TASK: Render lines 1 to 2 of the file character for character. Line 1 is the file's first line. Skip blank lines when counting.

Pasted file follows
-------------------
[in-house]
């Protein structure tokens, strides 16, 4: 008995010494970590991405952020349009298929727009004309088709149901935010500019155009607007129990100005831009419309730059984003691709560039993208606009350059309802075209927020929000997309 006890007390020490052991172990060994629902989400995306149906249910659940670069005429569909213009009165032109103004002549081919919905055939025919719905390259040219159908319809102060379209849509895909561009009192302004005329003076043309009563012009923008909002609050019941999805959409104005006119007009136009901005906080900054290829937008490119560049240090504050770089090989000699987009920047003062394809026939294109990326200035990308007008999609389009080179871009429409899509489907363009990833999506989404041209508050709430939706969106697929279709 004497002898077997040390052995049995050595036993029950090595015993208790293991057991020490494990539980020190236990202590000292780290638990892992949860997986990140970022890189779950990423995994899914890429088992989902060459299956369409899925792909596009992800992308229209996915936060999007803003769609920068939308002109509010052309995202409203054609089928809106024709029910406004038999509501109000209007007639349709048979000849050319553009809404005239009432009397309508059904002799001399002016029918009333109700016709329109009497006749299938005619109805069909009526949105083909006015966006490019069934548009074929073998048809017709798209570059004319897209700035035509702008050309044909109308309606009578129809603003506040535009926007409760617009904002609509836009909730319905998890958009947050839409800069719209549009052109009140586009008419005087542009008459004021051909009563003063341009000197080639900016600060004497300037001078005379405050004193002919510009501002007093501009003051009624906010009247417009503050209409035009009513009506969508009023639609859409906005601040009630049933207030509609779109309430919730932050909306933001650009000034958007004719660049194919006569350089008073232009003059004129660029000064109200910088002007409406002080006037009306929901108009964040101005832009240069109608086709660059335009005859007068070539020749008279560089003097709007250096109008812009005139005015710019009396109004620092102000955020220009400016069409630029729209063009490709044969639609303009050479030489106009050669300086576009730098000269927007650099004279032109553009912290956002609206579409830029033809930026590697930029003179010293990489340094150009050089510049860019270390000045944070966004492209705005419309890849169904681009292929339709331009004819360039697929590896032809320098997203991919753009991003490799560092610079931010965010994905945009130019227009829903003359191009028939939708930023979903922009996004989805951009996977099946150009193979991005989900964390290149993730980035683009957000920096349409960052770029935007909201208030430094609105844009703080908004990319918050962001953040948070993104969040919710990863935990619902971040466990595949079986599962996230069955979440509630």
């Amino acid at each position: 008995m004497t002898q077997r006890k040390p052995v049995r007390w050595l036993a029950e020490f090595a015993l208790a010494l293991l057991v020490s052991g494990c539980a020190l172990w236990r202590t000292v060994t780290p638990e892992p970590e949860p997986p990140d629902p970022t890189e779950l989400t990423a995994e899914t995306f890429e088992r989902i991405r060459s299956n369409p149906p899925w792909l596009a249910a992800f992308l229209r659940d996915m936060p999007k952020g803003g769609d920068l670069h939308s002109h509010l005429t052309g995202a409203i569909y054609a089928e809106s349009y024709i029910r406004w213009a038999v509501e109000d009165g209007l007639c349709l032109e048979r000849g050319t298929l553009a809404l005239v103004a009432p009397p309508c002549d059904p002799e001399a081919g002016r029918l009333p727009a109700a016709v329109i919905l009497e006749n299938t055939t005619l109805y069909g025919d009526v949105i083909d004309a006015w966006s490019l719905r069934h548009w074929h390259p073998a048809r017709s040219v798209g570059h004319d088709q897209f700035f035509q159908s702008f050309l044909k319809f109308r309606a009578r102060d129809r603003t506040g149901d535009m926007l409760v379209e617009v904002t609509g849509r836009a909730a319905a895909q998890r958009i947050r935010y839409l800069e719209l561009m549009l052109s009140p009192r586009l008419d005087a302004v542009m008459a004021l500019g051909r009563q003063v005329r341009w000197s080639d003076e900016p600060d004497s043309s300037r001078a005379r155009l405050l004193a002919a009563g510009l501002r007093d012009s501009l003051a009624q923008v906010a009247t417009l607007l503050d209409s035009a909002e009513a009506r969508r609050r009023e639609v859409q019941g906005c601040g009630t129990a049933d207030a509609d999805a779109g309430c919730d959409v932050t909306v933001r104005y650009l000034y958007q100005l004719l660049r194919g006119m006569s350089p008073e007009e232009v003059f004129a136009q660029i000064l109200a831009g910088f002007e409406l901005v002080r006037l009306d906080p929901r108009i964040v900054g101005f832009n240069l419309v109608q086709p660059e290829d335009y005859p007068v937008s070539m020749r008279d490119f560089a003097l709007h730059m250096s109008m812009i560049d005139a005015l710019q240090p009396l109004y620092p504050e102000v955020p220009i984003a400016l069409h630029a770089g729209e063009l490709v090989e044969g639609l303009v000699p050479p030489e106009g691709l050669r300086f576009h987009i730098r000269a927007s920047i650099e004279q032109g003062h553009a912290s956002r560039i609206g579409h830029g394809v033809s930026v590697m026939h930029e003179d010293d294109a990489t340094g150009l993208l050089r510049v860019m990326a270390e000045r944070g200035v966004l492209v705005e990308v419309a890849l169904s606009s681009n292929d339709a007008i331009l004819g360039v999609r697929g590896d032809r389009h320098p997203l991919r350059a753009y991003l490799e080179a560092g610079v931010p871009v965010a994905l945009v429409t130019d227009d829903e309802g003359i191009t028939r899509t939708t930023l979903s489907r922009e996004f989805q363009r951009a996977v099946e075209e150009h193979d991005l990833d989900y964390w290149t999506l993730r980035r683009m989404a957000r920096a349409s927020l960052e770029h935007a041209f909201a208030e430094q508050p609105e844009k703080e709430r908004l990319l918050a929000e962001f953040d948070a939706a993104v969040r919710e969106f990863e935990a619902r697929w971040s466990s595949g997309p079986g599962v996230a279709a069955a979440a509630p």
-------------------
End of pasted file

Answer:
[in-house]
């Protein structure tokens, strides 16, 4: 008995010494970590991405952020349009298929727009004309088709149901935010500019155009607007129990100005831009419309730059984003691709560039993208606009350059309802075209927020929000997309 006890007390020490052991172990060994629902989400995306149906249910659940670069005429569909213009009165032109103004002549081919919905055939025919719905390259040219159908319809102060379209849509895909561009009192302004005329003076043309009563012009923008909002609050019941999805959409104005006119007009136009901005906080900054290829937008490119560049240090504050770089090989000699987009920047003062394809026939294109990326200035990308007008999609389009080179871009429409899509489907363009990833999506989404041209508050709430939706969106697929279709 004497002898077997040390052995049995050595036993029950090595015993208790293991057991020490494990539980020190236990202590000292780290638990892992949860997986990140970022890189779950990423995994899914890429088992989902060459299956369409899925792909596009992800992308229209996915936060999007803003769609920068939308002109509010052309995202409203054609089928809106024709029910406004038999509501109000209007007639349709048979000849050319553009809404005239009432009397309508059904002799001399002016029918009333109700016709329109009497006749299938005619109805069909009526949105083909006015966006490019069934548009074929073998048809017709798209570059004319897209700035035509702008050309044909109308309606009578129809603003506040535009926007409760617009904002609509836009909730319905998890958009947050839409800069719209549009052109009140586009008419005087542009008459004021051909009563003063341009000197080639900016600060004497300037001078005379405050004193002919510009501002007093501009003051009624906010009247417009503050209409035009009513009506969508009023639609859409906005601040009630049933207030509609779109309430919730932050909306933001650009000034958007004719660049194919006569350089008073232009003059004129660029000064109200910088002007409406002080006037009306929901108009964040101005832009240069109608086709660059335009005859007068070539020749008279560089003097709007250096109008812009005139005015710019009396109004620092102000955020220009400016069409630029729209063009490709044969639609303009050479030489106009050669300086576009730098000269927007650099004279032109553009912290956002609206579409830029033809930026590697930029003179010293990489340094150009050089510049860019270390000045944070966004492209705005419309890849169904681009292929339709331009004819360039697929590896032809320098997203991919753009991003490799560092610079931010965010994905945009130019227009829903003359191009028939939708930023979903922009996004989805951009996977099946150009193979991005989900964390290149993730980035683009957000920096349409960052770029935007909201208030430094609105844009703080908004990319918050962001953040948070993104969040919710990863935990619902971040466990595949079986599962996230069955979440509630």